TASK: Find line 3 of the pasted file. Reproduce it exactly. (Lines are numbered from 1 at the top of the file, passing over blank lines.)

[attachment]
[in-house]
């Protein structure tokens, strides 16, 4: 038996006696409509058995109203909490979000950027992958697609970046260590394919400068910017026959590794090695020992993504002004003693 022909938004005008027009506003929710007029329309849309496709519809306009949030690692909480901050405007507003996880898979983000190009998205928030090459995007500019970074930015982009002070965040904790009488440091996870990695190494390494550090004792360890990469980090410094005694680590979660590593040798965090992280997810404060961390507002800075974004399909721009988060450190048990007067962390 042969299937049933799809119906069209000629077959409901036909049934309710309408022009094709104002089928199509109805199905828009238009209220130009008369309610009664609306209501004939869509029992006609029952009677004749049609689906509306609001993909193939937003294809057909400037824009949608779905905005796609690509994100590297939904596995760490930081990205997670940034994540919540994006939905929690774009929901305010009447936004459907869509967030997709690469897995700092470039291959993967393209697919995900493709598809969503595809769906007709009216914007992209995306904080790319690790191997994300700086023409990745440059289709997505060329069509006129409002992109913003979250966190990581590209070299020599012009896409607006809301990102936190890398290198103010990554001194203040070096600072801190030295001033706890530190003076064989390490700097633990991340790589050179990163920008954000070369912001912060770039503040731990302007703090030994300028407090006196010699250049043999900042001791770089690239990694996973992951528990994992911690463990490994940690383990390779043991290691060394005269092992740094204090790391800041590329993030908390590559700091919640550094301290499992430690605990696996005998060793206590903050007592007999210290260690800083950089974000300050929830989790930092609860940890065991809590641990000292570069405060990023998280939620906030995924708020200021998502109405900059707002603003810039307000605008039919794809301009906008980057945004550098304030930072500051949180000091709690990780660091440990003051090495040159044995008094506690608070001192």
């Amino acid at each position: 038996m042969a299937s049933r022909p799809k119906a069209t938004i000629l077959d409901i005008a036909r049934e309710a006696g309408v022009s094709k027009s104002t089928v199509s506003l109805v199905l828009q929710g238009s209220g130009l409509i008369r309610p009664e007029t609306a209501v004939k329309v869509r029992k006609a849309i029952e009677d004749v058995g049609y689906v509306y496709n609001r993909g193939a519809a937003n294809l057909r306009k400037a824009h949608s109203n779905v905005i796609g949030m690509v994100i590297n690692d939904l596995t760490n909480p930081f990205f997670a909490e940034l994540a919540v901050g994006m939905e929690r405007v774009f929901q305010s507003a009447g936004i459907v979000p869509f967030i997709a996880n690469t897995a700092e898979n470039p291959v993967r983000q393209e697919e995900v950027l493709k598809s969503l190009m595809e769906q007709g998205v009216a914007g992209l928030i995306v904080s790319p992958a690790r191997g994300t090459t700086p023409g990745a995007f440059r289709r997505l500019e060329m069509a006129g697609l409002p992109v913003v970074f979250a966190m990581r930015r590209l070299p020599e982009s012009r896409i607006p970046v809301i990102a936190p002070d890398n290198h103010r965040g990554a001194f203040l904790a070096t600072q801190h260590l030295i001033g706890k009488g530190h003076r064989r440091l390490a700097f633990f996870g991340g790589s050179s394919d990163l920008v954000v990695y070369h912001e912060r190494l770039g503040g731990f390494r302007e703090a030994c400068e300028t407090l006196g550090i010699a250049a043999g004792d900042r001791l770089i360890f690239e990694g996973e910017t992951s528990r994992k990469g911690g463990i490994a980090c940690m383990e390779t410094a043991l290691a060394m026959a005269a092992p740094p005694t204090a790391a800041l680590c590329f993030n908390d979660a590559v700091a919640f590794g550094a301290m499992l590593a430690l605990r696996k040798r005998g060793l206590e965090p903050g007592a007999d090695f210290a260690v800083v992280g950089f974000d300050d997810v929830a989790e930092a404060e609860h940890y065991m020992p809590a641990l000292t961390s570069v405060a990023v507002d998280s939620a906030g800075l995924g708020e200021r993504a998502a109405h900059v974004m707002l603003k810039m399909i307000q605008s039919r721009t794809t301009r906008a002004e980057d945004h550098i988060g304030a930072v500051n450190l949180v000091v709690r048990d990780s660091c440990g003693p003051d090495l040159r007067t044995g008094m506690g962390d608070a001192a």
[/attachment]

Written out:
């Amino acid at each position: 038996m042969a299937s049933r022909p799809k119906a069209t938004i000629l077959d409901i005008a036909r049934e309710a006696g309408v022009s094709k027009s104002t089928v199509s506003l109805v199905l828009q929710g238009s209220g130009l409509i008369r309610p009664e007029t609306a209501v004939k329309v869509r029992k006609a849309i029952e009677d004749v058995g049609y689906v509306y496709n609001r993909g193939a519809a937003n294809l057909r306009k400037a824009h949608s109203n779905v905005i796609g949030m690509v994100i590297n690692d939904l596995t760490n909480p930081f990205f997670a909490e940034l994540a919540v901050g994006m939905e929690r405007v774009f929901q305010s507003a009447g936004i459907v979000p869509f967030i997709a996880n690469t897995a700092e898979n470039p291959v993967r983000q393209e697919e995900v950027l493709k598809s969503l190009m595809e769906q007709g998205v009216a914007g992209l928030i995306v904080s790319p992958a690790r191997g994300t090459t700086p023409g990745a995007f440059r289709r997505l500019e060329m069509a006129g697609l409002p992109v913003v970074f979250a966190m990581r930015r590209l070299p020599e982009s012009r896409i607006p970046v809301i990102a936190p002070d890398n290198h103010r965040g990554a001194f203040l904790a070096t600072q801190h260590l030295i001033g706890k009488g530190h003076r064989r440091l390490a700097f633990f996870g991340g790589s050179s394919d990163l920008v954000v990695y070369h912001e912060r190494l770039g503040g731990f390494r302007e703090a030994c400068e300028t407090l006196g550090i010699a250049a043999g004792d900042r001791l770089i360890f690239e990694g996973e910017t992951s528990r994992k990469g911690g463990i490994a980090c940690m383990e390779t410094a043991l290691a060394m026959a005269a092992p740094p005694t204090a790391a800041l680590c590329f993030n908390d979660a590559v700091a919640f590794g550094a301290m499992l590593a430690l605990r696996k040798r005998g060793l206590e965090p903050g007592a007999d090695f210290a260690v800083v992280g950089f974000d300050d997810v929830a989790e930092a404060e609860h940890y065991m020992p809590a641990l000292t961390s570069v405060a990023v507002d998280s939620a906030g800075l995924g708020e200021r993504a998502a109405h900059v974004m707002l603003k810039m399909i307000q605008s039919r721009t794809t301009r906008a002004e980057d945004h550098i988060g304030a930072v500051n450190l949180v000091v709690r048990d990780s660091c440990g003693p003051d090495l040159r007067t044995g008094m506690g962390d608070a001192a």